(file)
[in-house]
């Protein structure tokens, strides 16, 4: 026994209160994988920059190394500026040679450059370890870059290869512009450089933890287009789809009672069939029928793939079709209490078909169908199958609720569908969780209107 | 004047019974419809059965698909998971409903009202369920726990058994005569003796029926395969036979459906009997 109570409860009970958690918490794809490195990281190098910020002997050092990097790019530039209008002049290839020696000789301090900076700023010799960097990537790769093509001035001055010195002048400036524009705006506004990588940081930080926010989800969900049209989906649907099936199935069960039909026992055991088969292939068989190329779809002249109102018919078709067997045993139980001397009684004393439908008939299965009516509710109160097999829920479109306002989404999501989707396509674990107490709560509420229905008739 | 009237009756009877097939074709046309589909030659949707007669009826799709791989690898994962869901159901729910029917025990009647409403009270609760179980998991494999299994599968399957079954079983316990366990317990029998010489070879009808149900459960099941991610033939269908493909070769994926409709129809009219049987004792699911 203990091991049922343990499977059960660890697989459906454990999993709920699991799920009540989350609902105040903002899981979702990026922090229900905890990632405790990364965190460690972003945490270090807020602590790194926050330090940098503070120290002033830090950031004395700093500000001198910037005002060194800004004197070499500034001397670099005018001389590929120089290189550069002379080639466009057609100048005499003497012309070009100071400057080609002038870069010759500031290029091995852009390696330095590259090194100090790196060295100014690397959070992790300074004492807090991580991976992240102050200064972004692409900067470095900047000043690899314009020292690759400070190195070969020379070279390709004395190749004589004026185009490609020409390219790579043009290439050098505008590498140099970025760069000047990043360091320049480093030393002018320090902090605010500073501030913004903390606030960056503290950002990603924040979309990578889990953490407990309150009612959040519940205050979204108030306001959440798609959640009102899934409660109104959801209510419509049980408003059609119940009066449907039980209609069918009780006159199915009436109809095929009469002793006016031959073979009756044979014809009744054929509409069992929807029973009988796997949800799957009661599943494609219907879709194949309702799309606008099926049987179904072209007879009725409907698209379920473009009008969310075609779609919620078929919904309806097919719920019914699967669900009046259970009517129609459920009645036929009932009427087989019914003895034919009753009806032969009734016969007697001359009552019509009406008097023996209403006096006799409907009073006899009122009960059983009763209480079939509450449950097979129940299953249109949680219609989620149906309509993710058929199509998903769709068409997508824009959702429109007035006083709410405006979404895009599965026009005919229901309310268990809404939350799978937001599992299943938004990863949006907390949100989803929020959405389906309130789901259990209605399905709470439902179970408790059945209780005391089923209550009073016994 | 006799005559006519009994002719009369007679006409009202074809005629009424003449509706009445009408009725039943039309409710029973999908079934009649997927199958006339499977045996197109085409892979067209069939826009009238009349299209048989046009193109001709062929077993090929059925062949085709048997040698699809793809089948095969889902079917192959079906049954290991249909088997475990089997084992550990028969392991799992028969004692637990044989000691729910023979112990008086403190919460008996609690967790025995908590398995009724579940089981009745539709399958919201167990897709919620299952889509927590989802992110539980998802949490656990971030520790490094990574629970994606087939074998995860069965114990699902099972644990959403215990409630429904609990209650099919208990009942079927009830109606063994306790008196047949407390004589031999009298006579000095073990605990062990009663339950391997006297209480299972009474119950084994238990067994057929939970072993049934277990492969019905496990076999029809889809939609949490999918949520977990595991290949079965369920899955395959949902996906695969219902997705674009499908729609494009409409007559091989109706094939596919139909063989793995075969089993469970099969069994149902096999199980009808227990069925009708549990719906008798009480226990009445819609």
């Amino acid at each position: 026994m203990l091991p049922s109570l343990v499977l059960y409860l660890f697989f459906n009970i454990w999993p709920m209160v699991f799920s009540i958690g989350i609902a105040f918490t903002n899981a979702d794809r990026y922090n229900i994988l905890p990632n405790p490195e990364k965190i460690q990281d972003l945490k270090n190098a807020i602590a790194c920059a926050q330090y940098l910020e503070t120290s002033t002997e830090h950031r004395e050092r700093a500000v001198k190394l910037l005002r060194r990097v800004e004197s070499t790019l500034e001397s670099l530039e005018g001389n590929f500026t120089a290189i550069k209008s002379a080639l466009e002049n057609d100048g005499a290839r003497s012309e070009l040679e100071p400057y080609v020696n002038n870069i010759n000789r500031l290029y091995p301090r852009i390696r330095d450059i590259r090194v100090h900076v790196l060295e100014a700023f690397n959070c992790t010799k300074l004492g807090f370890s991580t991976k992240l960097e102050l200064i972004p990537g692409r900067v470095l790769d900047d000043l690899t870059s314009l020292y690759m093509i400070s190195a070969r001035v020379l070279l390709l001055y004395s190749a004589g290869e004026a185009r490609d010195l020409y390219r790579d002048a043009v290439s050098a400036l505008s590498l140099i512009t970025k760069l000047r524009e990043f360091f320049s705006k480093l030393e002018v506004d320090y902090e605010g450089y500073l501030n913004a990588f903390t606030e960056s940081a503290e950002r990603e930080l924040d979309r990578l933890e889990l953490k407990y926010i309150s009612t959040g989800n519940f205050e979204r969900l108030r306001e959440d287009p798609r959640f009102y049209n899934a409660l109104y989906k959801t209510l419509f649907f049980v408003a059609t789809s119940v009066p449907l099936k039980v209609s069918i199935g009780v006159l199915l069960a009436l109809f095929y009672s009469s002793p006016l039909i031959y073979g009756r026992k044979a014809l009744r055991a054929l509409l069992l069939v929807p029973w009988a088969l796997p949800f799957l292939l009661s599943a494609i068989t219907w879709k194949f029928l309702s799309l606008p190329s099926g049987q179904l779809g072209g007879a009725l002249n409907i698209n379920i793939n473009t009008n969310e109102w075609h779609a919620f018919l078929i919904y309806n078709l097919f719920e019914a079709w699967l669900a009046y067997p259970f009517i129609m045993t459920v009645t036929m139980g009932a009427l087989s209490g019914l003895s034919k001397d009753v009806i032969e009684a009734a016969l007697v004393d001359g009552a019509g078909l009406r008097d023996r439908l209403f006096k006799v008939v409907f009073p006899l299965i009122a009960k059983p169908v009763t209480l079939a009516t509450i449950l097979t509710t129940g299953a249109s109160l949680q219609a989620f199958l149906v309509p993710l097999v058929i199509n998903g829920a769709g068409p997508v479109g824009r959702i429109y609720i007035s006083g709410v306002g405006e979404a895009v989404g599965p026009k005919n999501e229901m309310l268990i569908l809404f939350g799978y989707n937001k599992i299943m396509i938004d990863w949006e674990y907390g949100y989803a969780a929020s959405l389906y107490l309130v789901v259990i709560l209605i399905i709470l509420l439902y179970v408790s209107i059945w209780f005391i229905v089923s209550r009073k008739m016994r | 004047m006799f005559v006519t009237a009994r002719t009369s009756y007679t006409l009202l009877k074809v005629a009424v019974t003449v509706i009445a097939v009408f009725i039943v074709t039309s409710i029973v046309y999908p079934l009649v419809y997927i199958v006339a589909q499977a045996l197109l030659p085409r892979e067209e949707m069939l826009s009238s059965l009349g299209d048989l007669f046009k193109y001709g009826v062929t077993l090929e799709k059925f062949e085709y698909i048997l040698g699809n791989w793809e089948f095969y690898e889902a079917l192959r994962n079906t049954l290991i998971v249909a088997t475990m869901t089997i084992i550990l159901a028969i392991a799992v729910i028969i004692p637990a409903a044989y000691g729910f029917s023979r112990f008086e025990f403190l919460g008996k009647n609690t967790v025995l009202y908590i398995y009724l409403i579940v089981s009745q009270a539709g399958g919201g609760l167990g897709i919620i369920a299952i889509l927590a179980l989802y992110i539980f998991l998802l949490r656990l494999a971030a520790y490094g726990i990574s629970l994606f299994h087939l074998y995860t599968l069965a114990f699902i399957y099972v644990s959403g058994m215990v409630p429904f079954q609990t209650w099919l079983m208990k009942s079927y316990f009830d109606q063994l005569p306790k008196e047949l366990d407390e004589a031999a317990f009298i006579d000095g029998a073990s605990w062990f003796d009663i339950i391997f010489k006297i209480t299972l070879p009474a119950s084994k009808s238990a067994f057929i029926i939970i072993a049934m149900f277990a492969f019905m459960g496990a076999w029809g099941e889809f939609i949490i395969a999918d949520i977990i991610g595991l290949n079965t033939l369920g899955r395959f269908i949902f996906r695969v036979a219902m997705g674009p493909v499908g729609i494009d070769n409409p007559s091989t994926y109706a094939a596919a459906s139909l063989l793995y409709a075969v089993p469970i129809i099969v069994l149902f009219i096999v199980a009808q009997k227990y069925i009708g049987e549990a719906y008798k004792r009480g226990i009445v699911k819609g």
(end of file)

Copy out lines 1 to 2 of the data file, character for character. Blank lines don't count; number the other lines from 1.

[in-house]
């Protein structure tokens, strides 16, 4: 026994209160994988920059190394500026040679450059370890870059290869512009450089933890287009789809009672069939029928793939079709209490078909169908199958609720569908969780209107 | 004047019974419809059965698909998971409903009202369920726990058994005569003796029926395969036979459906009997 109570409860009970958690918490794809490195990281190098910020002997050092990097790019530039209008002049290839020696000789301090900076700023010799960097990537790769093509001035001055010195002048400036524009705006506004990588940081930080926010989800969900049209989906649907099936199935069960039909026992055991088969292939068989190329779809002249109102018919078709067997045993139980001397009684004393439908008939299965009516509710109160097999829920479109306002989404999501989707396509674990107490709560509420229905008739 | 009237009756009877097939074709046309589909030659949707007669009826799709791989690898994962869901159901729910029917025990009647409403009270609760179980998991494999299994599968399957079954079983316990366990317990029998010489070879009808149900459960099941991610033939269908493909070769994926409709129809009219049987004792699911 203990091991049922343990499977059960660890697989459906454990999993709920699991799920009540989350609902105040903002899981979702990026922090229900905890990632405790990364965190460690972003945490270090807020602590790194926050330090940098503070120290002033830090950031004395700093500000001198910037005002060194800004004197070499500034001397670099005018001389590929120089290189550069002379080639466009057609100048005499003497012309070009100071400057080609002038870069010759500031290029091995852009390696330095590259090194100090790196060295100014690397959070992790300074004492807090991580991976992240102050200064972004692409900067470095900047000043690899314009020292690759400070190195070969020379070279390709004395190749004589004026185009490609020409390219790579043009290439050098505008590498140099970025760069000047990043360091320049480093030393002018320090902090605010500073501030913004903390606030960056503290950002990603924040979309990578889990953490407990309150009612959040519940205050979204108030306001959440798609959640009102899934409660109104959801209510419509049980408003059609119940009066449907039980209609069918009780006159199915009436109809095929009469002793006016031959073979009756044979014809009744054929509409069992929807029973009988796997949800799957009661599943494609219907879709194949309702799309606008099926049987179904072209007879009725409907698209379920473009009008969310075609779609919620078929919904309806097919719920019914699967669900009046259970009517129609459920009645036929009932009427087989019914003895034919009753009806032969009734016969007697001359009552019509009406008097023996209403006096006799409907009073006899009122009960059983009763209480079939509450449950097979129940299953249109949680219609989620149906309509993710058929199509998903769709068409997508824009959702429109007035006083709410405006979404895009599965026009005919229901309310268990809404939350799978937001599992299943938004990863949006907390949100989803929020959405389906309130789901259990209605399905709470439902179970408790059945209780005391089923209550009073016994 | 006799005559006519009994002719009369007679006409009202074809005629009424003449509706009445009408009725039943039309409710029973999908079934009649997927199958006339499977045996197109085409892979067209069939826009009238009349299209048989046009193109001709062929077993090929059925062949085709048997040698699809793809089948095969889902079917192959079906049954290991249909088997475990089997084992550990028969392991799992028969004692637990044989000691729910023979112990008086403190919460008996609690967790025995908590398995009724579940089981009745539709399958919201167990897709919620299952889509927590989802992110539980998802949490656990971030520790490094990574629970994606087939074998995860069965114990699902099972644990959403215990409630429904609990209650099919208990009942079927009830109606063994306790008196047949407390004589031999009298006579000095073990605990062990009663339950391997006297209480299972009474119950084994238990067994057929939970072993049934277990492969019905496990076999029809889809939609949490999918949520977990595991290949079965369920899955395959949902996906695969219902997705674009499908729609494009409409007559091989109706094939596919139909063989793995075969089993469970099969069994149902096999199980009808227990069925009708549990719906008798009480226990009445819609």